Cyber security – reducing the attack surface


What is cyber security?
If we mention the term ‘CIA’ what would be the first thing that comes to mind?

More than likely, it is the US intelligence agency that we hear about in the news or movies. However, CIA in cyber security has nothing to do with the intelligence agency.

Instead, CIA in cyber security stands for – Confidentiality, Integrity, and Availability.

It is also otherwise known as the CIA Triad, the golden triangle of components that provide clear guidance for organisations to develop stronger and more effective security best practices and policies.
Confidentiality refers to data, objects and resources are protected from unauthorised viewing and other access.
Integrity means that data is protected from unauthorised changes, ensuring that it remains reliable and correct.
Availability means that authorised users have access to the systems and the resources they need.

Why it is important?
Cyber security  is vital  to guard against regulatory and reputational damage, financial losses and harm to individuals.

The Information Commissioners Office (ICO) require organisations that handle personal information, must ensure they have adequate cyber security controls in place. Failure to do so will not only lead to vulnerability to an attack, but also substantial fines for non-compliance. There are also many industry specific regulations that seek to enforce the protection of information loss through attack or leakage.

The reputational risk of being hacked is significant. This includes negative publicity and loss of trust from customers and any future business relationships.

Cyber attacks can lead to substantial financial losses if they result in theft of assets such as data, intellectual property, or money. Ransomware can affect productivity and a denial-of-service (DOS) attack could prevent profit generating activities such as taking payments and online sales.

Involvement in an attack as a target, subject or as collateral damage, can cause stress and anxiety to employees and customers. Attacks on critical national infrastructure such as utility supplies, could have a catastrophic outcome to the health and safety of those affected.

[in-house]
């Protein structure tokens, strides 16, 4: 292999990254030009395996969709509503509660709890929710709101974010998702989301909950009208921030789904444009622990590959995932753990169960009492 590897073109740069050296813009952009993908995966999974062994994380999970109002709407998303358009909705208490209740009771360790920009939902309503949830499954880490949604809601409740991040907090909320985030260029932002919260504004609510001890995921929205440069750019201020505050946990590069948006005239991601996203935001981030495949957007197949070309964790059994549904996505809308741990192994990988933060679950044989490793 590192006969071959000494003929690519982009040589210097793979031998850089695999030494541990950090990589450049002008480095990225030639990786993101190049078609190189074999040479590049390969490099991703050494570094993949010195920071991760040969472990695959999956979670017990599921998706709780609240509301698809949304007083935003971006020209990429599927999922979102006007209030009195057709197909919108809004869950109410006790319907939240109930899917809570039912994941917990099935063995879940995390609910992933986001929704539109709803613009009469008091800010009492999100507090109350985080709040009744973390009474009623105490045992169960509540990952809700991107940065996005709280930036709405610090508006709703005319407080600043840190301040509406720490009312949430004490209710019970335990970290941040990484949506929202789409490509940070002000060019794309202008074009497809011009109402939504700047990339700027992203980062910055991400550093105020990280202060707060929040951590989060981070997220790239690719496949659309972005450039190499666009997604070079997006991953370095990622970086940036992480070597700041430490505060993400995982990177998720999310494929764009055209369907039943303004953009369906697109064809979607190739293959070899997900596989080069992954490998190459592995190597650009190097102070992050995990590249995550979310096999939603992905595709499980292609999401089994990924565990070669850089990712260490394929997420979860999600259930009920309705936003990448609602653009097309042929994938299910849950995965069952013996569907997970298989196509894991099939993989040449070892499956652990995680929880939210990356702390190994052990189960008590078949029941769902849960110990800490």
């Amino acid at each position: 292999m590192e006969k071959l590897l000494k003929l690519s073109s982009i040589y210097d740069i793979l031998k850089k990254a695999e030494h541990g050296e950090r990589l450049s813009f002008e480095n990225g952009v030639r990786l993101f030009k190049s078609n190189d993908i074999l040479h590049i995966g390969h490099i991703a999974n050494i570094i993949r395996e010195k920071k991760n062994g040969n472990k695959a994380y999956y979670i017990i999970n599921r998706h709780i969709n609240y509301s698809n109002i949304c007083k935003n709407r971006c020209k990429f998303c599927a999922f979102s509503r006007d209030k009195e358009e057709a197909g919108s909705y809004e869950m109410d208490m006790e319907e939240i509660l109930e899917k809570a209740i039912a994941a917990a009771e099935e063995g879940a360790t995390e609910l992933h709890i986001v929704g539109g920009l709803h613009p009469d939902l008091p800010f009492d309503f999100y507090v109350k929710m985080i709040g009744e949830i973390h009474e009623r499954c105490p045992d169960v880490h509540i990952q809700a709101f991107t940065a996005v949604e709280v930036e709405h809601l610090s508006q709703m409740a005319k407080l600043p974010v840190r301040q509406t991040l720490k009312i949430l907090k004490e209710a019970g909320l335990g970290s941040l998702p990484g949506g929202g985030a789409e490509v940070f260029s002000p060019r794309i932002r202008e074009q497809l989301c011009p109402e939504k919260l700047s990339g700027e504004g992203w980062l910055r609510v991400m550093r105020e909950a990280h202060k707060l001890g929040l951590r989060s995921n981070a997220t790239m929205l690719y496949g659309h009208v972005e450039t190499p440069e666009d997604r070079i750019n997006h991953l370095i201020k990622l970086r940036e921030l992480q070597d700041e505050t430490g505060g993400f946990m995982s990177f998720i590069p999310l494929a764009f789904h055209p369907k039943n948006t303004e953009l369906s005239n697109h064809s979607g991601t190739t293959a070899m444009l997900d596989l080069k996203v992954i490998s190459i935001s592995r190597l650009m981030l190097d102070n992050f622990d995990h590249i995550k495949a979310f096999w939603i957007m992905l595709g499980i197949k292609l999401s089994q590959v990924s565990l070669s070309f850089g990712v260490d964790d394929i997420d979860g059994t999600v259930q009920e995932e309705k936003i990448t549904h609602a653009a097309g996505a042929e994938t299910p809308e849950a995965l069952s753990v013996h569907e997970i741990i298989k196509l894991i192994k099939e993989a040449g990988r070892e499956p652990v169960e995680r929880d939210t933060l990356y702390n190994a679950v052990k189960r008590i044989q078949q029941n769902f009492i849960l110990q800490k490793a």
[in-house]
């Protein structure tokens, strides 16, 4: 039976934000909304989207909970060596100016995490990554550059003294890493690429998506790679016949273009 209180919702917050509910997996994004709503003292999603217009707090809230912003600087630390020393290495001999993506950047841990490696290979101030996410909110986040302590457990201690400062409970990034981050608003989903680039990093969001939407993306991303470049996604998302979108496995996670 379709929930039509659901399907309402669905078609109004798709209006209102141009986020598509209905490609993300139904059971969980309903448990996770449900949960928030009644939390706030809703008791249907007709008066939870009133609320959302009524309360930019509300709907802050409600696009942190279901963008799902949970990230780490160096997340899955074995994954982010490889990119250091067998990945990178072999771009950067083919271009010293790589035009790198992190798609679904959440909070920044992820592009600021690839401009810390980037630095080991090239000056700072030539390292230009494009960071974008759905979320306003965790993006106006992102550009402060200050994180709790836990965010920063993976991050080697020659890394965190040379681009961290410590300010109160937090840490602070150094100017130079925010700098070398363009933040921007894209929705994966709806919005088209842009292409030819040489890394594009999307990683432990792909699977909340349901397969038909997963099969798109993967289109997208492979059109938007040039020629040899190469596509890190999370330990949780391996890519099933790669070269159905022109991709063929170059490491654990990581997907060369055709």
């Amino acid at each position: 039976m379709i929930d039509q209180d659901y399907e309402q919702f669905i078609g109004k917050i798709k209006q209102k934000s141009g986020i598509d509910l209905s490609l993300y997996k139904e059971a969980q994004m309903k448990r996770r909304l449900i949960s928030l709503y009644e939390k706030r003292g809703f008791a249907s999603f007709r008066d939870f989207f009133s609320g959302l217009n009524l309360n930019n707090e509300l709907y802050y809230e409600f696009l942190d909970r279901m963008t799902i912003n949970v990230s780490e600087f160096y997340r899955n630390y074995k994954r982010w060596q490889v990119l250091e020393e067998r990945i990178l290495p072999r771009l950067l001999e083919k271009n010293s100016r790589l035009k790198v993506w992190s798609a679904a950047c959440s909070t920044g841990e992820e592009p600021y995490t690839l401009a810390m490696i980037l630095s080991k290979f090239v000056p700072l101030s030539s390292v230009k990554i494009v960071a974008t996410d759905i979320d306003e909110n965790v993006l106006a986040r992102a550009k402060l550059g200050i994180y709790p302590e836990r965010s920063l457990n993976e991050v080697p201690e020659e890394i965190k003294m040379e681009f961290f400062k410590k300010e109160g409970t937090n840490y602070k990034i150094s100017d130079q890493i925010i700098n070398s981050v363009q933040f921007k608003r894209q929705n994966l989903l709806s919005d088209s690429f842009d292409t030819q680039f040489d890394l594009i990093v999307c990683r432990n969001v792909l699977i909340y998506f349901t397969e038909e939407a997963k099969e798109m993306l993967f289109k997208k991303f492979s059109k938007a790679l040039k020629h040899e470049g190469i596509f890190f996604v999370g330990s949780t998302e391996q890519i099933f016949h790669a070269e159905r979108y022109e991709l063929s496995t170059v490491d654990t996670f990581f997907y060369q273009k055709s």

According to the latest Cyber Security Breaches Survey, conducted by the UK Department for Digital, Culture, Media & Sport, 46% of businesses have experienced cyber attacks in the last 12 months.  The UK has an estimated 5.5 million companies, this suggests that approximately 2.5 million companies are likely to have been hit with a data breach.
What is alarming is that once a hacker has gained access to a system, it can take 208 days for the breach to be discovered, then an additional 80 days to contain that breach.

It’s clear to see how important it is to develop and maintain a robust security practice to keep your organisation, data and customers better protected.

So, how can we implement good cyber security?
People, process, technology. The three pillars.

There is no silver bullet solution to become cyber secure. However, a holistic approach including people, process and technology can significantly lower the risk of a successful attack.

According to a study by IBM, human error is the main cause of 95% of cyber security breaches.
Human error will never be eradicated as ‘to err is human’.
Educating employees and empowering them to act securely, in conjunction with secure processes and the right technology, will both lower the probability of a successful attack, and the severity of an attack should it succeed.

It is essential to set employees up for success by reducing the room for possible error. Prevent unauthorised access and actions at a technology level, where possible, and implement processes such as the ‘principle of least privileges’; i.e. a user or device should only have access to the specific data or applications needed to complete a required task.
This will also need to be balanced with useability, or security measures will be evaded, leaving  your organisation open to new lines of attack.

Who is responsible for cyber security?
Everyone is responsible for cyber security. Not just the dedicated IT team, but the shared responsibility of everyone within an organisation. All working together, observing good cyber security habits.
It’s an important part of being an employee, much like turning up for work on time.

Cyber security must be woven into the fabric of workplaces and there are a few best practice items that can be put in place today to help with establishing good habits. Such as, using strong passwords and keeping them confidential; turning on two-factor authentication; deleting emails from unknown senders; avoiding downloading attachments from suspicious sources; keeping antivirus software up to date; installing firewalls and software updates as soon as they become available and backing up data regularly to your approved cloud.

When it comes to purchasing or refreshing technology, think about any room for error and how it could be locked down. Think about setting people up for success and feeding into the secure culture mindset. Think about balancing the practical requirements of any technology and how security controls can complement it rather than complicate it.

For more information on the cyber security of your digital assets, contact the CyberHive team on [email protected]

This article was written for The Security Professional Officer Magazine

Get in touch

If you have a question or would like some more information, contact us today.